Primarily for general aviation discussion, but other aviation topics are also welcome.
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Just after people's thoughts on the ups and downs of staying current on two types.

I came back to flying last year so think of myself as a new, low-houred PPL and very much am in terms of both competence and confidence. I have been flying a Robin HR200 and really enjoy it, the only thing is, being a bigger chap, I have to make a choice between a decent amount of fuel or a taking a passenger and I like flying with others. I could also fly a C172 at a different airfield and that would give me the chance to take other people with me.

I like both airfields and both clubs but the C172 is a bit dearer and a bit further away from me. I also don't particularly want to give up flying the Robin. On average I fly just a couple of times a month, occasionally a bit more.

So, I guess my question is, should I make my mind up and stick to one type or alternate between the two?
Two types like that should not be problem for most I think.
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By Iceman
It's useful having access to several types for the reason that you give, mission flexibility. As you gain in experience, you will probably want try other types as well. The more that you fly, the easier it will become to adjust to the flying characteristics of the particular aircraft that you are flying that day. Looking at my log book, there will frequently be six or seven types on one log book page, from SportCruiser to Chieftain. Before flight, just make sure that you mentally adjust to the given type and follow the appropriate POH / checklist.

Iceman 8)
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By rikur_
I mostly fly T67, but use warrior and C172 when I need more seats. Very different flying experience - high wing/low wing; yoke/stick; carb/injected; performance/lacking performance; but absolutely no problem swapping between them (and I'm a relatively low hours PPL).
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I fly about a dozen types a year, the type I have most hours on accounts for about 17% of my total time.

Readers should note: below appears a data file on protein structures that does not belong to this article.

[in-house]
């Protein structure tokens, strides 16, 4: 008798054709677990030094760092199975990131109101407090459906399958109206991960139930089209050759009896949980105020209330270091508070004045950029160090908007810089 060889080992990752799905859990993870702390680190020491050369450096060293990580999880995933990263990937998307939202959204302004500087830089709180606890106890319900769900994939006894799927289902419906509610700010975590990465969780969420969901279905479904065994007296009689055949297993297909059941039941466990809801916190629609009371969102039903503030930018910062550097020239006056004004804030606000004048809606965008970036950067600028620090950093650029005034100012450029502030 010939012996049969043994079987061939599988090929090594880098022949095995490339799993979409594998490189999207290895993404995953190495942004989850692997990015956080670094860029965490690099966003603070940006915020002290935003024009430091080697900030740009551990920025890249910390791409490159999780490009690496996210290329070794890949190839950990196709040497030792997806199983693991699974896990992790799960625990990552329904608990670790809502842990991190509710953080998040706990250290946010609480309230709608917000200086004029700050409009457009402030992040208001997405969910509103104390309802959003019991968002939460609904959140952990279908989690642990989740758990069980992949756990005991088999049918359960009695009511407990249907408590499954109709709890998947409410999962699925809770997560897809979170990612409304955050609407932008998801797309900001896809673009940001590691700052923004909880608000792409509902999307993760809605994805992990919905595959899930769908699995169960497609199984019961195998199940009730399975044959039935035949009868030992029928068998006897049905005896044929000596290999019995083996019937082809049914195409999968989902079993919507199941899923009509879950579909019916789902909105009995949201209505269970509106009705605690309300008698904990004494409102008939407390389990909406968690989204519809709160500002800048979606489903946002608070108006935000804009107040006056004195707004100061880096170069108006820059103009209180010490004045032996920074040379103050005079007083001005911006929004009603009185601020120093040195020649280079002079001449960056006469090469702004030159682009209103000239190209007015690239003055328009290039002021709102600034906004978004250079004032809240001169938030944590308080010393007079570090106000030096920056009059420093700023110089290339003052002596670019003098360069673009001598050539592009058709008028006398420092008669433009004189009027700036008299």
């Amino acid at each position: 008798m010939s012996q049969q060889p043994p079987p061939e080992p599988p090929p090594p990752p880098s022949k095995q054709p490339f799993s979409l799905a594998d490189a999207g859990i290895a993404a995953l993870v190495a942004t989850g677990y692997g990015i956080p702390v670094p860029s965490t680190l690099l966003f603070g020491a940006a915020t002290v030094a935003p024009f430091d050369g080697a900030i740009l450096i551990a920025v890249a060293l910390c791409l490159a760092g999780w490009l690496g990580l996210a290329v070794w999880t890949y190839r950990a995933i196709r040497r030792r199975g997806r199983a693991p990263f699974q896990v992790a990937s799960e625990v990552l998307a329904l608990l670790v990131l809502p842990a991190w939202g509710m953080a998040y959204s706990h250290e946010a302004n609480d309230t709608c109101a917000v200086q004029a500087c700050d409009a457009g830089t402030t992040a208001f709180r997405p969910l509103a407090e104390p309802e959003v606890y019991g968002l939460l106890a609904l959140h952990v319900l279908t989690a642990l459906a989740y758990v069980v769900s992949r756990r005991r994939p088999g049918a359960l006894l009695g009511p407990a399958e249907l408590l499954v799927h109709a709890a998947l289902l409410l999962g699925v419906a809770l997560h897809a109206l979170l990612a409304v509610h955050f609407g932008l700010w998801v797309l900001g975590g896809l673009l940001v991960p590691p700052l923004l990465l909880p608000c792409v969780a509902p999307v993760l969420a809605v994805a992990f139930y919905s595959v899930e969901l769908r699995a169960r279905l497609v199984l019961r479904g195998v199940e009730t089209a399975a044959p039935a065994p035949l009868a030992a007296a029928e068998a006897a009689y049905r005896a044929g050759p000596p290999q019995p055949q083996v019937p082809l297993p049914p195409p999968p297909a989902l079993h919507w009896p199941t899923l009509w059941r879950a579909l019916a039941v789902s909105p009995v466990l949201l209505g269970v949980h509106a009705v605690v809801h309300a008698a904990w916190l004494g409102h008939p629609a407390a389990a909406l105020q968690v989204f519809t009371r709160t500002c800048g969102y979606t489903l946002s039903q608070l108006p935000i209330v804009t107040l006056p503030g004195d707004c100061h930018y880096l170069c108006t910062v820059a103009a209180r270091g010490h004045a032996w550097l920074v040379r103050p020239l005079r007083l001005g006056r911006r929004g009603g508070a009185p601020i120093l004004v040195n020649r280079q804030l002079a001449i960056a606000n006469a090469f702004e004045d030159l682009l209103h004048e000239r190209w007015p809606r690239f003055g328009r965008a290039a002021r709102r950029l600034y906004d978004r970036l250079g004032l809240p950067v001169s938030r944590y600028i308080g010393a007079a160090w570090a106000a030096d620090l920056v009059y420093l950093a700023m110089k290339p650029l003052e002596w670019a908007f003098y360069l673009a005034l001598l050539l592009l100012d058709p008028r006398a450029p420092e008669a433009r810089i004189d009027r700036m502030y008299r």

The secret, in my opinion, is to knowing and accepting that every type is different. I have a folder of notes that summarise the characteristics of each type I fly, and personal A5 kneeboard cards that I reresh from, and sit on my kneeboard in flight with starting procedure, operating limits and speeds, key performance numbers and emergency drills.

If I have flown the type recently 5 minutes does it to refresh, not recently half an hour to an hour, and a new type to me - at least half a day with the POH, and any other advice I can get my hands on.

Embrace the fact that each type has individual characteristics that you need to get right, and you will be fine.

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By PaulSS
WARNING: Silly Old Git Story which contributes nothing to the question :D

One of the problems with flying different types is (sometimes) the varied equipment required. Returning to those heady days when I had slightly more hair on my pate, I found myself in the very fortunate position of flying 2 different types of Harrier and (effectively) 2 different types of Hunter (there were actually 4 but the equipment was common to 3 of them). Often I could find myself in 3 different aircraft in one day. That's fantastic (and it was) but oh SO annoying when you've strapped in to the steed and gone to connect your oxygen mask, only to find the one you need is still hanging in your locker and that no amount of hammering will get the wrong hose in the wrong hole (quiet in the cheap seats). Not so bad when you're in a different Harrier, as they all sit on the same ramp, but more than a bit embarrassing when you've got a Harrier oxygen mask on and you're sitting in a Hunter on the other side of the airfield :oops:

My pre-flight preparation was obviously sorely lacking :shock:

Now, back to normal service and relevant dits :D
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Thanks all for your positive replies.

Jaycee, you're welcome, I hope it's of use to you. As I said, it's only based on my own experience not any inside knowledge but it seems to work for me.

PaulSS, if ever they're the two types I'm staying current on it is likely that the third type I'd have to stay current on would be the flying pig. Sounds fascinating, though and good to know that fast jet skygods have the odd difficulty, too.